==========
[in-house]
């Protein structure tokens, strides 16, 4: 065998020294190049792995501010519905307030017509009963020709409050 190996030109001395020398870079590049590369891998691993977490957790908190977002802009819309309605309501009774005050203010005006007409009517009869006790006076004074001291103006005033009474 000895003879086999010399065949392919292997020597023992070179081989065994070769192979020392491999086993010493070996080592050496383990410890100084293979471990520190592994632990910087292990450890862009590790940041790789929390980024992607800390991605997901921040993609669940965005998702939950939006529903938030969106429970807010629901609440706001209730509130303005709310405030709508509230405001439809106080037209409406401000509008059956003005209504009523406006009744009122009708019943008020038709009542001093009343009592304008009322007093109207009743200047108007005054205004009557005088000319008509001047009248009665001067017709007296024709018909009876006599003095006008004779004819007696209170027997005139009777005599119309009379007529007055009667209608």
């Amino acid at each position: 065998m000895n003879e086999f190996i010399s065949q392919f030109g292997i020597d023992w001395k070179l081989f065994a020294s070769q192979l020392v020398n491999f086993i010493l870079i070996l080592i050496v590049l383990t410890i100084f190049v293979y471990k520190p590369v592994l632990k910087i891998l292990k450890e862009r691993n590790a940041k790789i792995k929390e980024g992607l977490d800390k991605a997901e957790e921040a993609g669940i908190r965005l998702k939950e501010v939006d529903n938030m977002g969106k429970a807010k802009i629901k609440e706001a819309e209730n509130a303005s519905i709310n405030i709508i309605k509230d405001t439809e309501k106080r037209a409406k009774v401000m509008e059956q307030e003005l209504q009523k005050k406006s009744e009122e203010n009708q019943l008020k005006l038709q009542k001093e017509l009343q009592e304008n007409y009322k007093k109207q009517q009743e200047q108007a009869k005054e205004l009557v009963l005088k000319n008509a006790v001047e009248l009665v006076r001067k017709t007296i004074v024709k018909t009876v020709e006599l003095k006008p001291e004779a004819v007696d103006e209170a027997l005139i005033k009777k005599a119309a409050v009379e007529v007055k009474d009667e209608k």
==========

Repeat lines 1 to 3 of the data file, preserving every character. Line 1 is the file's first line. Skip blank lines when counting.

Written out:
[in-house]
């Protein structure tokens, strides 16, 4: 065998020294190049792995501010519905307030017509009963020709409050 190996030109001395020398870079590049590369891998691993977490957790908190977002802009819309309605309501009774005050203010005006007409009517009869006790006076004074001291103006005033009474 000895003879086999010399065949392919292997020597023992070179081989065994070769192979020392491999086993010493070996080592050496383990410890100084293979471990520190592994632990910087292990450890862009590790940041790789929390980024992607800390991605997901921040993609669940965005998702939950939006529903938030969106429970807010629901609440706001209730509130303005709310405030709508509230405001439809106080037209409406401000509008059956003005209504009523406006009744009122009708019943008020038709009542001093009343009592304008009322007093109207009743200047108007005054205004009557005088000319008509001047009248009665001067017709007296024709018909009876006599003095006008004779004819007696209170027997005139009777005599119309009379007529007055009667209608």
């Amino acid at each position: 065998m000895n003879e086999f190996i010399s065949q392919f030109g292997i020597d023992w001395k070179l081989f065994a020294s070769q192979l020392v020398n491999f086993i010493l870079i070996l080592i050496v590049l383990t410890i100084f190049v293979y471990k520190p590369v592994l632990k910087i891998l292990k450890e862009r691993n590790a940041k790789i792995k929390e980024g992607l977490d800390k991605a997901e957790e921040a993609g669940i908190r965005l998702k939950e501010v939006d529903n938030m977002g969106k429970a807010k802009i629901k609440e706001a819309e209730n509130a303005s519905i709310n405030i709508i309605k509230d405001t439809e309501k106080r037209a409406k009774v401000m509008e059956q307030e003005l209504q009523k005050k406006s009744e009122e203010n009708q019943l008020k005006l038709q009542k001093e017509l009343q009592e304008n007409y009322k007093k109207q009517q009743e200047q108007a009869k005054e205004l009557v009963l005088k000319n008509a006790v001047e009248l009665v006076r001067k017709t007296i004074v024709k018909t009876v020709e006599l003095k006008p001291e004779a004819v007696d103006e209170a027997l005139i005033k009777k005599a119309a409050v009379e007529v007055k009474d009667e209608k």